January 1, 1993
MARK R. TWOMBLY
If nothing else, the Bellanca Super Viking provokes reaction. During several weeks spent with a brand-spanking-new Super Viking, I heard people describe it as everything from an anachronism to just about the best thing flying with four seats.
The polarity of opinions is just one more interesting characteristic of this unique airplane. No way is the Super Viking your run-of-the-mill high-performance single. What other new-production airplane would dare fly toward the twenty-first century as a 285- horsepower (300 hp for takeoff) tube-and-fabric retractable? How has it even survived this long? The answers lie in a maverick personality and, most importantly, superb flying qualities.
The Super Viking appeals to the pilot who isn't put off by the fabric-covered fuselage and tail, and who has an artisan's appreciation of the craftsmanship and beauty of the wooden wing structure. Whose eye is drawn to the unusual — a paint scheme juxtaposing dark, metal-flaked green with a sunset shade of yellow, for example, or the chutzpah of a cabin swaddled in crushed velour. (Buyers have a choice of exterior colors and interior fabrics and leathers.) The Super Viking is for someone who enjoys thumbing their nose at convention.
Pilots will argue the merits and demerits of wood wing and fabric skin, but a discouraging word can't be said about the Super Viking's handling qualities. The first time you roll into a turn, you realize this is something special. Aileron deflection takes just the right amount of effort, and the response is instant, crisp, and smooth. Adverse yaw is minimal because of the directional stability of the oversize vertical fin. The rudder is small and the forces somewhat stiff, but it doesn't take much to keep the ball centered while climbing or maneuvering.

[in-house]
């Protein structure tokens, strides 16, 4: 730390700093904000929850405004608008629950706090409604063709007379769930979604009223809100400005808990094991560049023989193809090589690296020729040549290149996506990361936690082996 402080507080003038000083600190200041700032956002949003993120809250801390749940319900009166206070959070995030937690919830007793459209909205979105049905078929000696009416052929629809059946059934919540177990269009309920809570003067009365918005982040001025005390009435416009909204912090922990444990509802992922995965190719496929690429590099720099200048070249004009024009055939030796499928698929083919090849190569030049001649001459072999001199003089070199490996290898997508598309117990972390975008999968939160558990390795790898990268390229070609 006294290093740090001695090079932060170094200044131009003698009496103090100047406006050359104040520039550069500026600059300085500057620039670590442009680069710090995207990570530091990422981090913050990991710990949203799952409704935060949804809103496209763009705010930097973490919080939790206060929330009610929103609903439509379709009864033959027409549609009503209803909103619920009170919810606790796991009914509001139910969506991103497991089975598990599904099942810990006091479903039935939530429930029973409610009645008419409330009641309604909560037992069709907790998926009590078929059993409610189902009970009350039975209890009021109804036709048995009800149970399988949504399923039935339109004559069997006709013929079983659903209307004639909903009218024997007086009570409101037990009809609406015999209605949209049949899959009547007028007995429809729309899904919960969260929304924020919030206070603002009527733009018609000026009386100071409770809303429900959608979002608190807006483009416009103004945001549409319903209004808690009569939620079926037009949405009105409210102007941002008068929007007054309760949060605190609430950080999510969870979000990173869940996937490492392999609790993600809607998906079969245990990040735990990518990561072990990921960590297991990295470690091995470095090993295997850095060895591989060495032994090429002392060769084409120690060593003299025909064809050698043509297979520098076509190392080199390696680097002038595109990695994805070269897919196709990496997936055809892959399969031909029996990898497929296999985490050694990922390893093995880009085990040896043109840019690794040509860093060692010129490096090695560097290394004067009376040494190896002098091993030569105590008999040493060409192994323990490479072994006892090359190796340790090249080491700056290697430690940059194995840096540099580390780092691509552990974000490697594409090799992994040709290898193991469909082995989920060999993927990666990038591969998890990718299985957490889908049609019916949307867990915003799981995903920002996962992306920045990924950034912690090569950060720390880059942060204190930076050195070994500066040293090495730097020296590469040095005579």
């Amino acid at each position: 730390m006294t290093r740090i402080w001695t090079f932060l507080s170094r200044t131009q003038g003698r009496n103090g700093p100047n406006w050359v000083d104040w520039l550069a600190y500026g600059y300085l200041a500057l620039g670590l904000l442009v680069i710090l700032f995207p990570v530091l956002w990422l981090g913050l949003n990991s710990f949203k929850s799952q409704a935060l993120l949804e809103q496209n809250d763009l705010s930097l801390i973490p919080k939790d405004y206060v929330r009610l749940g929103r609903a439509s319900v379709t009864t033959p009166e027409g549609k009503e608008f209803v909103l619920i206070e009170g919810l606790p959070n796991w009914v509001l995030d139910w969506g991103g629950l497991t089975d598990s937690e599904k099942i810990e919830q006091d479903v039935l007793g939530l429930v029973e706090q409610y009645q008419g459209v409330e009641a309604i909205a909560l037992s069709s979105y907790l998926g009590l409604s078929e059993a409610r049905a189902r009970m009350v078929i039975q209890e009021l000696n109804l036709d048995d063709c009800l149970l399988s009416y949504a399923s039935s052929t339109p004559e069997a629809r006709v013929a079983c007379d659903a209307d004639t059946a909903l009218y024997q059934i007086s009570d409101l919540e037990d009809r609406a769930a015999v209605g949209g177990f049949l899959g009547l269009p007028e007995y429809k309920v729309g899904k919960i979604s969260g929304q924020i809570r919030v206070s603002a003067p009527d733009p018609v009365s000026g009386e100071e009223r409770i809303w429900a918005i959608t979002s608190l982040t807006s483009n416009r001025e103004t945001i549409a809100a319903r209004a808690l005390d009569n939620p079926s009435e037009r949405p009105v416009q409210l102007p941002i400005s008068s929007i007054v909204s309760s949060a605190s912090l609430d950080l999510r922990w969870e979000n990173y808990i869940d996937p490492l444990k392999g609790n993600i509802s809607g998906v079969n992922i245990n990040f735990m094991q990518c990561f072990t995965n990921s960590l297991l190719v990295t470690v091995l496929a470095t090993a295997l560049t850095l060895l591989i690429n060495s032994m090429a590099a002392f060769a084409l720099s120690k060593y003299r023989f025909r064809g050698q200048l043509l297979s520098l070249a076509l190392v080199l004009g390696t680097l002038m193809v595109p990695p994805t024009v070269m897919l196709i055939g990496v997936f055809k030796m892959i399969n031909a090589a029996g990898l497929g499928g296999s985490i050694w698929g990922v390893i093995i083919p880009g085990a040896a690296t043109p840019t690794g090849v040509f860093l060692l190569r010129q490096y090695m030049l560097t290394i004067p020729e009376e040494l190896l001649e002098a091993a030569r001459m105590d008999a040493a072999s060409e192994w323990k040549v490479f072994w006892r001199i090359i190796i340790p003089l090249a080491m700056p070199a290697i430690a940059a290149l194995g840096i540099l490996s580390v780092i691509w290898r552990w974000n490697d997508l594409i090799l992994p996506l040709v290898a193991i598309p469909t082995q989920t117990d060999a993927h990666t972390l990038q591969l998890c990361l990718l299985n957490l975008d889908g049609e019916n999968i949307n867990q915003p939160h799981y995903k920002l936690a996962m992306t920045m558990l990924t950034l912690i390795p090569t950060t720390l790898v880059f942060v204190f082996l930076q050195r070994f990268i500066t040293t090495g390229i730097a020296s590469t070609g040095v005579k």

If you've flown a Bonanza and covet its agility, beg a ride in a Super Viking. It has aerobatic-caliber lateral control feel and response, although it's a Normal-category airplane — no loops, rolls, or other funny stuff allowed. Years ago, the factory retained Debbie Gary to tour the air-show circuit in a stock Super Viking specially approved for aerobatics. Bellanca hasn't been the only manufacturer to make a statement about the performance and strength of its product by having a professional aerobat put it through its paces. But Gary probably had more fun in the nimble Bellanca than her peers flying other, more pedestrian production airplanes.